February 20, 2019
Disclaimer: SickNotWeak does not provide medical advice, diagnosis or treatment. This content contains explicit and sensitive information that may not be suitable for all ages.
I write to share a recent experience which shows how strong the mental health stigma continues to be, even in a national medical association.
I am shocked that the intensity of the stigma of mental health and also the lack of knowledge and compassion for someone who copes with a mental illness.
I call it a hidden disability and once exposed, there is prejudice and discrimination. How sad is that in 2018?
I call it a hidden disability
I was diagnosed with bipolar disorder about 35 years ago and have been both an inpatient (three times) and an outpatient at a large local mental health centre. I am now retired, but during that time, I worked continuously in member services which was a demanding and stressful position due to the high standard of professionalism which was required. I was stable for the past 11 years with only a small dosage of anti-psychotic medication and a similarly low dose of an antidepressant.
I was very proud of my success in controlling my mental disorder throughout the illness and subsequent death of my younger sister, who was my soulmate and chief supporter when I was ill, in addition to the passing of my father who too understood and supported me unconditionally. I considered my success in managing my bipolar disorder as the greatest achievement in my life.
While I was working, I went to the trouble of hiding my parking passes from the mental hospital when I had appointments on my lunch hour every four months. I feared that if anyone saw the pass in my car they would know I had a mental illness and think I was incapable of doing my job.
I always had excellent reviews for my work and was considered the person to go to when things got really busy. Which they often did, as I was considered to be the calm and stable voice. How ironic is that?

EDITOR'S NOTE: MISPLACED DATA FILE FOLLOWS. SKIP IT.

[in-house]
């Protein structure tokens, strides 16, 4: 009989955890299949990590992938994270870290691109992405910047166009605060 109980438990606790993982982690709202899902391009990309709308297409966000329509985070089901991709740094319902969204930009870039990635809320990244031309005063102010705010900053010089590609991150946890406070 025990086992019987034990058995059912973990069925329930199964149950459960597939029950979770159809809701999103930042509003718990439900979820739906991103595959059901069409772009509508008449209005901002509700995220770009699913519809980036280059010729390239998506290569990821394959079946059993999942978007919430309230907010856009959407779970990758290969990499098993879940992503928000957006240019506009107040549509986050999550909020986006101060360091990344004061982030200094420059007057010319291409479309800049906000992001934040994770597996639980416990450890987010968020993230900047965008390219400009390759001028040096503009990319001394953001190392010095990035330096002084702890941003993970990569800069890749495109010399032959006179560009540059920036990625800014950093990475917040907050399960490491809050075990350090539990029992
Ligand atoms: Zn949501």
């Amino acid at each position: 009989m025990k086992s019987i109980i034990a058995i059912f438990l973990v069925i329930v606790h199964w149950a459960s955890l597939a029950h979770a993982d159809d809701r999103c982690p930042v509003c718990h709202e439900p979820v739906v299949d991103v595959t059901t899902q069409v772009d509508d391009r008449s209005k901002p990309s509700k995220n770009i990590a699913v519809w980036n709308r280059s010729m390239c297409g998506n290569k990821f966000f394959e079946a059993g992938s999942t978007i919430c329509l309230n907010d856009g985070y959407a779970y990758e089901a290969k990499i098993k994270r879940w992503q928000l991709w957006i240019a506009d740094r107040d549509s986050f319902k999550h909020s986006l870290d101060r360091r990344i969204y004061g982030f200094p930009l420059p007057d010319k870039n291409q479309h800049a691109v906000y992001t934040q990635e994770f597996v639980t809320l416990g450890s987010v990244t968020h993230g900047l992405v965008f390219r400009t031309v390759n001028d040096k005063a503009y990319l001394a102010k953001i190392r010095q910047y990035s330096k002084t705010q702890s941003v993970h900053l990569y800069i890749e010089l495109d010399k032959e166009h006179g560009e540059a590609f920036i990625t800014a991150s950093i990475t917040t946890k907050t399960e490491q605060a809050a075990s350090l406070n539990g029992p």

I went into, what I would call, a mini mania.
This fall, my sister, for reasons known only to herself, thought I was having a manic episode and she initiated a Form 2 against me under false pretenses. She refused to believe the psychiatrist who determined that I did not require additional support.
Due to the extreme stress I was under, I went into, what I would call, a mini mania.
When I go into mania, I think that the CSIS has taken advantage of me. I have an uncle retired from CSIS and it all makes sense to me. It’s my escape from reality when I am being treated so cruelly by the real world. I sent an email to people I thought were friends where I had worked to tell them about my situation and to tell them how angry I was with the CSIS.
I did not threaten anyone, nor did I indicate I planned to harm myself. It was sent to people I have known and worked with for 20 years for the most part and we had close relationships, even after retirement. This association is a very family-oriented organization as one would expect from a medical association and normally very supportive when staff needed help. I received an email from my former director indicating that they were blocking my email access as my CSIS email had disturbed some of the staff.
There was no sentiment or concern for my health issued.
There was no sentiment or concern for my health issued. It was simply to inform me that I was basically no longer welcome to communicate with staff.
I wrote to the CEO to say how dismayed I was with that insensitive response from both staff and management. I offered to speak to the staff at what they call a Lunch and Learn session which the HR department holds regularly. The CEO responded that he had heard my message and understood my intention. I am waiting to hear from the HR director to know if they will let me speak to the management and staff, in addition to having a representative from the mental health centre informing them of how to assist staff with mental difficulties.
At the very least, I have made the CEO and the HR Department aware of the state of mental health knowledge and stigma at the association. It has been my experience that as doctors they are caring and concerned people.
I do hope that I can help the organization where I worked to learn to deal positively with staff who have a mental disorder.
I listen to Michael Landsberg’s daily blog and he has given me the courage to speak up and tell my story.
It gives me comfort to hear him speak when my life is so very lonely at the moment.
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Got it! Thanks!
I am so sorry to hear about this incident and can completely relate. The best and worst treatment I have received is from the medical community. I suppose if even the health care field gets it wrong, one can’t expect much better from other folks, small comfort though it may be.
I agree, it is through Michael’s efforts that we continue to break down the barriers that make our battle more difficult…ignorance and stigma. Sometimes I despair when someone with a physical health issue is free to share and receive emotional and other support whereas we must hid in the shadows and battle alone.
You have every reason to feel proud of how you’ve managed your illness, don’t let this incident dissuade you from your achievements. You are doing the right thing to offer to inform and educate, that takes great strength. Kudos.